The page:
The stock market refers to the collection of markets and exchanges where the issuing and trading of equities (stocks of publicly held companies), bonds and other sorts of securities takes place, either through formal exchanges or over-the-counter markets. Also known as the equity market, the stock market is one of the most vital components of a free-market economy, as it provides companies with access to capital in exchange for giving investors a slice of ownership.

Who Works on the Stock Market?

There are many different players associated with the stock market, including stockbrokers, traders, stock analysts, portfolio managers and investment bankers. Each has a unique role, but many of the roles are intertwined and depend on each other to make the market run effectively.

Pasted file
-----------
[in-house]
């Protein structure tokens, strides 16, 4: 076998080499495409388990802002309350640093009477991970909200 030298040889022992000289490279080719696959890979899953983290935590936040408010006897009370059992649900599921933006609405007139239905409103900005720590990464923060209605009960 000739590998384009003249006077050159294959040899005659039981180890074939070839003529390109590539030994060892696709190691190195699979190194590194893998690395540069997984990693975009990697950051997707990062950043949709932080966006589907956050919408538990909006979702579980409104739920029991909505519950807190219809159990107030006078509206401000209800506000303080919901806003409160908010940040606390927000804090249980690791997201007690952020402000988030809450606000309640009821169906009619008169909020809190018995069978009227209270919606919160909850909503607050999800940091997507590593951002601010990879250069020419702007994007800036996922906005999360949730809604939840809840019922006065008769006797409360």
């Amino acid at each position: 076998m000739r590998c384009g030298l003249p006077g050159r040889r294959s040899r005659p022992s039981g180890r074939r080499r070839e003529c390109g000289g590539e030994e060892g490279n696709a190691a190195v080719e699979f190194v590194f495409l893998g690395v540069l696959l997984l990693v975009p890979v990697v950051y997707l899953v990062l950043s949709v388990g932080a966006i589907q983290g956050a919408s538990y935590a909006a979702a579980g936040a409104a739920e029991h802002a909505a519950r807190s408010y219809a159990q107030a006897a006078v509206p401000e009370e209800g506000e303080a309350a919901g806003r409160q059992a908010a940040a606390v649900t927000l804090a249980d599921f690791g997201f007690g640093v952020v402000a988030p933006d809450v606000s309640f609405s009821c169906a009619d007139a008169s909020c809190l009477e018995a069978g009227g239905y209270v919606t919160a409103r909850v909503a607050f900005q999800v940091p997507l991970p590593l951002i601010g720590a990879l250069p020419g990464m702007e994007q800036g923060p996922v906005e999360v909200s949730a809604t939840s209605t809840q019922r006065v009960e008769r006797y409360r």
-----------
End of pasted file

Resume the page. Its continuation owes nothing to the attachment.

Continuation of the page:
Stockbrokers, also known as registered representatives in the U.S., are the licensed professionals who buy and sell securities on behalf of investors. The brokers act as intermediaries between the stock exchanges and the investors by buying and selling stocks on the investors’ behalf.


Stock analysts perform research and rate the securities as buy, sell or hold. This research gets disseminated to clients and interested parties to decide whether to buy or sell the stock. Portfolio managers are professionals who invest portfolios, collections of securities, for clients. These managers get recommendations from analysts and make buy/sell decisions for the portfolio. Mutual fund companies, hedge funds, and pension plans use portfolio managers to make decisions and set the investment strategies for the money they hold.